The C-terminal glycine is involved in the first activation step of MOCS2A or URM1 that is catalyzed by MOCS3, involving the formation of an acyl-adenylate as an essential prerequisite for subsequent formation of the thiocarboxylate (5). Our results show that the alteration of the terminal glycine motif had the same effects on URM1 and MOCS2A, because all variants showed an impaired rate of adenylation. In addition, also the variation of the length of the glycine motif had similar effects in both Ubls. The deletion of the C-terminal residue totally abolished adenylation, whereas the extension of the motif by one glycine solely reduced the efficiency of the acyl-adenylate formation. The glycine to alanine exchange of the ultimate glycine of URM1 resulted in a slightly impaired ability to form an acyl-adenylate; in contrast, the adenylation efficiency for MOCS2A was diminished to about a third compared with the wild type protein.
Considering that the formation of the acyl-adenylate is only the first step of the ATP-dependent activation catalyzed by MOCS3, which is followed by the subsequent thiocarboxylation catalyzed by the RLD, we investigated the sulfur transfer reaction of thiocarboxylated MOCS2A to cPMP. In our studies, MOCS3 was able to thiocarboxylate MOCS2A and the variants using either sulfide or thiosulfate, showing that both domains of MOCS3 are at least 75% active (31). To determine the sulfur transfer rate, MPT formation was monitored. The results showed comparable values as obtained for the rate of adenylation of the proteins, with the MOCS2A-G88Δ variant having the most prominent effect (23). Similarly, we investigated the transfer of sulfur to the wobble uridine of the tRNALys(UUU) by URM1 and the variants. In an in vitro system consisting of MOCS3, CTU2, Mg-ATP, and sodium sulfide, URM1 was able to catalyze 2-thiouridine formation. The exchange of the C-terminal glycine to alanine and the addition of a glycine decreased the rate of 2-thiouridine formation to 50%, although the deletion of the last glycine had a more severe impact showing only 10% of thiouridine. These results are in good agreement to the findings of van der Veen et al. (23) where no thiocarboxylation of URM1-G101Δ could be detected in vivo, leading to an increase in hypomodified tRNA. Similar findings were also obtained by Noma et al. (15) using the yeast Urm1-ΔGG variant, illustrating that deletion of both glycines had similar effects in comparison with the deletion of only the last glycine.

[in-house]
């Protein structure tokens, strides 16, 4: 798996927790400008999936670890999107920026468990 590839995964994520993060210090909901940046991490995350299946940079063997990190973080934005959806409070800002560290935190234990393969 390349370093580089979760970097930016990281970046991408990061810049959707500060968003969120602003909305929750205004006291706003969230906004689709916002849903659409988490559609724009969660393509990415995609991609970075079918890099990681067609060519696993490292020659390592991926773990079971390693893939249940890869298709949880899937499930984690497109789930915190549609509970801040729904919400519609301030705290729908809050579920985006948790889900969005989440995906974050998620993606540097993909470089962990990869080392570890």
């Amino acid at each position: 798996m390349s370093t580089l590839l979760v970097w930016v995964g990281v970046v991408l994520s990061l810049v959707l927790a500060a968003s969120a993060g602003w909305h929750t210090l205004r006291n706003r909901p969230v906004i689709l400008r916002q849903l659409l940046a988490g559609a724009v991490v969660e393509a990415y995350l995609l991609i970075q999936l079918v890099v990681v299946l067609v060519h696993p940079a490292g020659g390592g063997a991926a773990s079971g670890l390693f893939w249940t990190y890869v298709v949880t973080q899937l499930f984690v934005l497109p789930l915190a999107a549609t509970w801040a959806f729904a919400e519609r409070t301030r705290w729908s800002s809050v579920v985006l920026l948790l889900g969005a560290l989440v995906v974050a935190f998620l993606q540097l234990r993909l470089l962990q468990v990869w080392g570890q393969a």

All effects of the variation of the Gly-Gly motif are based on insufficient complex formation with MOCS3, as shown in vitro by SPR measurements. For the wild type proteins in presence of ATP, KD values in the nanomolar range were obtained. In comparison for the variants, only the URM1-G101A showed an impaired ability to form a complex, which did not obey a 1:1 binding and therefore did not allow the determination of a KD value. The FRET studies revealed comparable effects in vivo that could be quantified, showing only a slightly impaired donor lifetime decrease for the variants compared with the more profound effects in case of the wild type proteins.
Our results are also in good agreement with a previous study investigating the role of the glycine motif of E. coli MoaD (27). These studies together underline the assumption that the ultimate glycine is optimized for the sulfur carrier role for Moco biosynthesis and tRNA thiolation and that especially the length of the tail of the Ubl is critical, because deletion of the tail generally resulted in a inactive protein for all Ubls (27). In contrast, the ubiquitin-G76A variant exhibited quantitatively acyl-adenylate and thioester formation with its E1 (36), which is consistent with our findings for the URM1-G101A variant, which also showed significant activities in acyl-adenylate formation. This implies that URM1 is more similar to the protein conjugation systems than MOCS2A, which is optimized to serve only as a sulfur carrier protein.
Surprisingly, while determining the FRET efficiency of URM1 and MOCS2A with MOCS3, an influence on the localization by the different variations was observed, revealing a connection between the alteration of the Gly-Gly motif and the subcellular localization. Generally, MOCS3 has a cytosolic localization, although URM1 and MOCS2A are both found in the cytosol and the nucleus. The different modifications at the C terminus of the Ubl affected the protein localization to the same extent, revealing a restricted localization to the cytosol for MOCS2A-G88A, MOCS2A-G88Δ, and URM1-G101Δ. In addition, the co-expression of MOCS3 with the variants of URM1 and MOCS2A with the C-terminal elongation of the Gly-Gly motif by one glycine showed not only a nuclear localization, like observed for the wild type proteins, but also an influence on the localization of their E1 partner, MOCS3, which exhibited an additional localization inside the nucleus. So far, it is unclear whether URM1 or MOCS2A has a specific role in the nucleus.